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Open Education Resources (OER)

Water Tech OER's and other Resources

Water Technology is a career oriented non-transfer vocational program offering courses leading to a certificate and/or an Associate degree. The Water Technology program at MSJC emphasizes a real world approach to diagnostic skill building and a thorough understanding of system theory and operations.

Graduates are primarily employed by cities, counties, federal agencies and industry that operate and maintain water treatment, water distribution, wastewater collection and/or wastewater treatment systems.

This page will guide you to Open Educational Resources, available at no cost and that can be utilized and/or adapted without permission. Other resources are available, some with restrictions.

Reach out to you library liaison with any questions.

Where to Begin?

Where to Begin?

OER Starter Kits

This starter kit has been created to provide instructors with an introduction to the use and creation of open educational resources (OER).
The text is broken into five sections: Getting Started, Copyright, Finding OER, Teaching with OER, and Creating OER.
Although some chapters contain more advanced content, the starter kit is primarily intended for users who are entirely new to Open Education. [Version 1.1. Revised September 5th, 2019.]

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The OER Starter Kit for Program Managers

The OER Starter Kit for Program Managers was created to bring attention to the work that is involved in building and managing an OER program, from learning about open educational practices and soliciting team members to collecting and reporting data on your program’s outcomes.
Regardless of your program's scope and your own experience with OER, we hope that the Starter Kit for Program Managers will have some tips to help you along your way.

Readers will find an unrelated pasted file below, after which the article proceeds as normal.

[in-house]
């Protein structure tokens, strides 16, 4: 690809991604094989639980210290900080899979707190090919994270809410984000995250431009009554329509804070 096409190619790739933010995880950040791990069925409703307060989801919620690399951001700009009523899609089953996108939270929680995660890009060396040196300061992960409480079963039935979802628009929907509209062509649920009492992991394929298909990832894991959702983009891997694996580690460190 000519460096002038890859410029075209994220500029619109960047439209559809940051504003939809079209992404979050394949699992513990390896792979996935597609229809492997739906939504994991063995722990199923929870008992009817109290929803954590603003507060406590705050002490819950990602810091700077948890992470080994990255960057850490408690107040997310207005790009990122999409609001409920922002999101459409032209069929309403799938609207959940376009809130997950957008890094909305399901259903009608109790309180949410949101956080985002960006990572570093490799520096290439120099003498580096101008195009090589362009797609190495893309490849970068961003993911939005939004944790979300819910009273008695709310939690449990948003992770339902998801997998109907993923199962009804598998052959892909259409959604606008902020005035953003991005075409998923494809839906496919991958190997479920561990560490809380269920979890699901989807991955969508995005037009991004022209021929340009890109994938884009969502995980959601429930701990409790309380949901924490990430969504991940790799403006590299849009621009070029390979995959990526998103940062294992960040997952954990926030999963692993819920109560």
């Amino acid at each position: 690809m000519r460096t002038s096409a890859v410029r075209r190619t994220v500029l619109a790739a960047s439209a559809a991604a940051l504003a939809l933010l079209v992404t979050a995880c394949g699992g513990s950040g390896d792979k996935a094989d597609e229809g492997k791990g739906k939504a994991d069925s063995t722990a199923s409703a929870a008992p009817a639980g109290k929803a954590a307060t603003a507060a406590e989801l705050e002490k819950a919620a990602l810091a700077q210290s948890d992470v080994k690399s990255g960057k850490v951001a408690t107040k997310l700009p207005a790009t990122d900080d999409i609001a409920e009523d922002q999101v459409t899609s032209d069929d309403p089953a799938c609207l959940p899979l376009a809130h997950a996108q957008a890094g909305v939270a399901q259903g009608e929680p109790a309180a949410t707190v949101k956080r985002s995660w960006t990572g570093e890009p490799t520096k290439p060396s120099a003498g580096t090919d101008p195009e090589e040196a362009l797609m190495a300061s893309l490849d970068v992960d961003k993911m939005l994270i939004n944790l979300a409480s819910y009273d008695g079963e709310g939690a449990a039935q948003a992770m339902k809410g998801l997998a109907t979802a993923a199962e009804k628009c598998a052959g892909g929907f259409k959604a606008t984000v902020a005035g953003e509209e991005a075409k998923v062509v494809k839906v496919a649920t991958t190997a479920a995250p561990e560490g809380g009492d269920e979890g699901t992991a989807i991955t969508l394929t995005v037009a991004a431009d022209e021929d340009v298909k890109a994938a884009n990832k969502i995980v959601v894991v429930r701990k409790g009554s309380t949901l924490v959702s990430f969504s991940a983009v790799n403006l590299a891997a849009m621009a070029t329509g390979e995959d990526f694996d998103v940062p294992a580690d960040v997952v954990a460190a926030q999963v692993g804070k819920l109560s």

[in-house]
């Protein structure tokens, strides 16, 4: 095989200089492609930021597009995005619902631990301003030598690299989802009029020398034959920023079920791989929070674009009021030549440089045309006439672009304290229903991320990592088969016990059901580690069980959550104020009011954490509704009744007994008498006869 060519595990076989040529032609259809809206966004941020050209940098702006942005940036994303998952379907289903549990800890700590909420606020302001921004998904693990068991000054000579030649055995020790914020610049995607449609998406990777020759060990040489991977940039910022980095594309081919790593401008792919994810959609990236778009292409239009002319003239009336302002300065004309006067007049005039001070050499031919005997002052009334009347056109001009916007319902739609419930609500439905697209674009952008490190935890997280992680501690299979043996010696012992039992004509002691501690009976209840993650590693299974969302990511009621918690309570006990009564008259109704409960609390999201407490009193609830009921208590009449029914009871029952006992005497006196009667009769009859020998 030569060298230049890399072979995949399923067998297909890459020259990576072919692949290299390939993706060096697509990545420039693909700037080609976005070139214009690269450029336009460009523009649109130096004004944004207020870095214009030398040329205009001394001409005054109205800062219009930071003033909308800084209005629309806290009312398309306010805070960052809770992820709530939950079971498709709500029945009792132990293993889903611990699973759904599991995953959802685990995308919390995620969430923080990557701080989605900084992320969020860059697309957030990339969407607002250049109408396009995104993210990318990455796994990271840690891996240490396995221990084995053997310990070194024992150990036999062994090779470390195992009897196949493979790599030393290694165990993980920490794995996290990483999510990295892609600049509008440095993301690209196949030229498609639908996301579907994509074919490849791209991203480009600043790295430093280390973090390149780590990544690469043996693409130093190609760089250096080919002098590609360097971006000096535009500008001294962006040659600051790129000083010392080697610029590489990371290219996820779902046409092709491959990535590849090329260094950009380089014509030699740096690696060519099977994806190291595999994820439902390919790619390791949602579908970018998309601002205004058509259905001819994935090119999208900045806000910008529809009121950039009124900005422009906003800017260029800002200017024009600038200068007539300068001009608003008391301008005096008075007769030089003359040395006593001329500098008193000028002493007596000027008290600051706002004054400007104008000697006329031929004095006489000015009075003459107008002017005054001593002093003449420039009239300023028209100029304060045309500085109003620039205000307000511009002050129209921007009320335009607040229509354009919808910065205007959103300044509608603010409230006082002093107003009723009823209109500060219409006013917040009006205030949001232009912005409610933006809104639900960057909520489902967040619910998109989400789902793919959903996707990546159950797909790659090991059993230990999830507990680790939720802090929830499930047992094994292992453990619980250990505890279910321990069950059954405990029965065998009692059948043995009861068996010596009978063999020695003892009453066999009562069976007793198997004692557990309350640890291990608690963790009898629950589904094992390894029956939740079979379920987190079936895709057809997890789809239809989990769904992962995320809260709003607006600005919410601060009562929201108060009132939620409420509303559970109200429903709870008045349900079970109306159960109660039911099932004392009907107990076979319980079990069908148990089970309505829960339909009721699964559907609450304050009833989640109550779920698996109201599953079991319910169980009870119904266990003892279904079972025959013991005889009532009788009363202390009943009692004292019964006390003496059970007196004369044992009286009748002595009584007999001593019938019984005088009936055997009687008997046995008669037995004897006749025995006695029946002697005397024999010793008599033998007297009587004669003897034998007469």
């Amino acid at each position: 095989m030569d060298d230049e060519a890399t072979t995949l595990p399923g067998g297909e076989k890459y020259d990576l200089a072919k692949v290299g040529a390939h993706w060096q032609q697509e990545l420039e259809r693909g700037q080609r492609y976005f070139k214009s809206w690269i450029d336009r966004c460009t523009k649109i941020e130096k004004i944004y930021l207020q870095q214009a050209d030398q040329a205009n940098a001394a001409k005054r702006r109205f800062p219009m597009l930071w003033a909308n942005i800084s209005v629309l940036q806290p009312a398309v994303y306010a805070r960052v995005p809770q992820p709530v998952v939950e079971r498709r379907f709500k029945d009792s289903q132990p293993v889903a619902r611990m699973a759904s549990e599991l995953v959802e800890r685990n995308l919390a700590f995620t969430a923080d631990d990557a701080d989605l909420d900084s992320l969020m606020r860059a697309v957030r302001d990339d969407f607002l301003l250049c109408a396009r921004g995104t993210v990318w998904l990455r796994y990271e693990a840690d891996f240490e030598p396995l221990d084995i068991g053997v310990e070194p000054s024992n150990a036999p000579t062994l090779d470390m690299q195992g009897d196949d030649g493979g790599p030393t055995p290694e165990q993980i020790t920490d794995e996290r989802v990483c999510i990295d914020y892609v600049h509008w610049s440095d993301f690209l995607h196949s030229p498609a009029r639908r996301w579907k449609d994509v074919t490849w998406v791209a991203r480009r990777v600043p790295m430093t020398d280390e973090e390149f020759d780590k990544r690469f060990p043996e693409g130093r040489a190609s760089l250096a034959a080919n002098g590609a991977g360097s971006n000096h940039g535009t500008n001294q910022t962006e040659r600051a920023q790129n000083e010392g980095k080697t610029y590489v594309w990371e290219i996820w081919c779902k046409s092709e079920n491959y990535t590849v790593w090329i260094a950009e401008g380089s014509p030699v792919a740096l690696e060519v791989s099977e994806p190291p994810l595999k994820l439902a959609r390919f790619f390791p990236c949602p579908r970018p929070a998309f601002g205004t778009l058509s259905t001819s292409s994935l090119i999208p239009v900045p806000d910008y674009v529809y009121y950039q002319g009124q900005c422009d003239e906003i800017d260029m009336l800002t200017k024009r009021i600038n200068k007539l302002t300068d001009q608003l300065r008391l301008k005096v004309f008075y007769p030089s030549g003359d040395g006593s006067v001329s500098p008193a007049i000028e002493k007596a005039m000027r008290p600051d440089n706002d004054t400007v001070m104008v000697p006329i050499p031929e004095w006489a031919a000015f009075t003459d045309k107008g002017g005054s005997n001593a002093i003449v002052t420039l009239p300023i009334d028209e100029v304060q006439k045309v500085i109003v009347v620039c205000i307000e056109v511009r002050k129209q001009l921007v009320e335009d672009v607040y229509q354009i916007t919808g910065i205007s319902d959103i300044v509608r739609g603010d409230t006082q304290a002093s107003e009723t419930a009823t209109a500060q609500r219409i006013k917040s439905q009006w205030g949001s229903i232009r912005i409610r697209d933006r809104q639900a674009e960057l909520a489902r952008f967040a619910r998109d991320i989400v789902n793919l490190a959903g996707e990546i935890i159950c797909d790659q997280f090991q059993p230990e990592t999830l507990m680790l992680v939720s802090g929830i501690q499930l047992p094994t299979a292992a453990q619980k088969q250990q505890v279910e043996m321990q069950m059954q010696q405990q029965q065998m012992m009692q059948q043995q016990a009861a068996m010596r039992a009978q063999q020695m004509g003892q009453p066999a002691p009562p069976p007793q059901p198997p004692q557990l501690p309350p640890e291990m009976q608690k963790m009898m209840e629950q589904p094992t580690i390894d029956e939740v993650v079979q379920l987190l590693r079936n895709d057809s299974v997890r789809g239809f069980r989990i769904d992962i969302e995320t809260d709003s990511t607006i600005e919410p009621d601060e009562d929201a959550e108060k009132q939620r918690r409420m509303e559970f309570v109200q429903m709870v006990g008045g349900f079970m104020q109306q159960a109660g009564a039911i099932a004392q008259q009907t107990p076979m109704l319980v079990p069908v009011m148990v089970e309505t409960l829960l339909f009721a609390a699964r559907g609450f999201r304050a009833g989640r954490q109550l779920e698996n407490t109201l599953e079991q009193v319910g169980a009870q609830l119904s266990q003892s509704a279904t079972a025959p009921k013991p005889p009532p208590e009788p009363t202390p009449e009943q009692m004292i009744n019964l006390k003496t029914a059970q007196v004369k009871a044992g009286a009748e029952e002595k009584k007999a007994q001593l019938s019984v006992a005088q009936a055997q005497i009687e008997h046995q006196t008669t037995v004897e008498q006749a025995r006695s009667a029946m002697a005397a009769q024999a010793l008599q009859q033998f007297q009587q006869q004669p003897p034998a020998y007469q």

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OER Textbooks

Quantitative Read more about Quantitative Ecology: A New Unified ApproachEcology: A New Unified Approach

Introduces and discusses the principles of ecology from populations to ecosystems including human populations, disease, exotic organisms, habitat fragmentation, biodiversity and global dynamics. Open Textbook Library.





Intro to Water Systems Technology

A general overview of the water systems technology
Find this and other works on Water Technology in the College of the Canyons ZTC Textbooks

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Ports & Waterways: Navigating the Changing World

Written by the Ports and Waterways team, part of the Civil Engineering and Geosciences faculty at Delft University of Technology. this book posits that ports and waterways should be viewed as parts of a coherent system that supports waterborne supply chains, and that their integral design and operation is essential. Open Textbook Library.


EBSCOHost E-Books (via MSJC Libraries)


EBSCOHost e-Books

Digital versions of print books from a broad range of subjects,